Gibson arranged for some small parts for the boy, whose good looks, energy and pleasant voice quickly landed him more and bigger parts, both in low-budget Westerns and in more substantial productions. Although often uncredited, he was usually known as Dickie Jones. A well known early film role is the film A Man to Remember (1938). Jones also appeared as a bit player in several of Hal Roach's Our Gang (Little Rascals) shorts. In 1939, Dickie Jones appeared as a troublesome kid named 'Killer Parkins' in the film, Nancy Drew-Reporter. In the film he did a good imitation of Donald Duck. The same year he appeared in Mr. Smith goes to Washington as Senate page Richard (Dick) Jones. In 1940, he had one of his most prominent (though invisible) roles, as the voice of Pinocchio in Walt Disney's animated film of the same name. Jones attended Hollywood High School and at 15, took over the role of Henry Aldrich on the hit radio show The Aldrich Family.

He learned carpentry and augmented his income with jobs in that field. He served in the Army in Alaska during the final months of World War II. Gene Autry, who before the war had cast Jones in several Westerns, put him back to work in films and particularly in television, on programs produced by Autry's company.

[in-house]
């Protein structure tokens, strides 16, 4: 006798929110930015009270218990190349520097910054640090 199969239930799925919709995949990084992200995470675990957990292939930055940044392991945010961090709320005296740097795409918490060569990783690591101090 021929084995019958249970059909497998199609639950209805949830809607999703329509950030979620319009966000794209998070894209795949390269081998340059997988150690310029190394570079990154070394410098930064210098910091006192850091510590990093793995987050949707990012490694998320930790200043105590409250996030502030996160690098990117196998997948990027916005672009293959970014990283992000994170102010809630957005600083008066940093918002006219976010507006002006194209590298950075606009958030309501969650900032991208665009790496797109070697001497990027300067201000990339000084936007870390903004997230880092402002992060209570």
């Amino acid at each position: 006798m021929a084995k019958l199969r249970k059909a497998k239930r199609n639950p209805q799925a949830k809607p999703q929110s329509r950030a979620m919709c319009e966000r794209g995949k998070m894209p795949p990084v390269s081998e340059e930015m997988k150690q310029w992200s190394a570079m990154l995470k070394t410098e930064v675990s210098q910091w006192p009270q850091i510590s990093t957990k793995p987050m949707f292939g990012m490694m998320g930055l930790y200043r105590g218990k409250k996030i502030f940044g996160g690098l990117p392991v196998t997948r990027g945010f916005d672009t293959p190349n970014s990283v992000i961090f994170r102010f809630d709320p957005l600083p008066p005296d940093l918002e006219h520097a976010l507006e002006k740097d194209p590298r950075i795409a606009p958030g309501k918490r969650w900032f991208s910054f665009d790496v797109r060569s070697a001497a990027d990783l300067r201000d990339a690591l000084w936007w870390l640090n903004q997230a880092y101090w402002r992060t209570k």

Now billed as Dick Jones, the handsome young man starred as Dick West, sidekick to the Western hero known as The Range Rider, played by Jock Mahoney, in a television series that ran for seventy-six episodes in 1951 (and for decades in syndication).

Autry gave Jones his own series, Buffalo Bill Jr. (1955), which ran for forty-two episodes in syndication. In 1957, Jones appeared twice as Ned in the episodes "The Brothers" and "Renegade Rangers" of the syndicated American Civil War series Gray Ghost, with Tod Andrews in the title role of Confederate Major John Singleton Mosby. In 1958, during the filming of the film The Cool and the Crazy, he and fellow actor Richard Bakalyan were arrested for vagrancy in Kansas City, Missouri. They were standing on the corner between takes in "juvenile delinquent" outfits and the police thought that they were actual gang members. It took several hours for the film crew to get it all straight and them released from jail.

In 1960, he guest-starred as Bliss in the episode "Fire Flight" of another syndicated series, The blue Angels, about the elite air-show squadron of the U.S. Navy. In 1962, he appeared as John Hunter in the episode "The Wagon Train Mutiny" of NBC's long-running western series Wagon Train starring John McIntire. That same year, he appeared in the television short The Night Rider starring Johnny Cash as Johnny Laredo and Eddie Dean as Trail Boss Tim.

Jones' last acting role was as Cliff Fletcher in the 1965 film Requiem for a Gunfighter.

In 1959 Jones retired from acting and began his new career in real estate. In 1992, he founded White Hat Realty.

Recent activity

In 2000, Dick Jones was named one of the Disney Legends.

In early 2009, Jones did promotional events for the Platinum Edition DVD and Blu-Ray release of Pinocchio.

In March 2009, Jones was a guest star at the Williamsburg Film Festival in Virginia.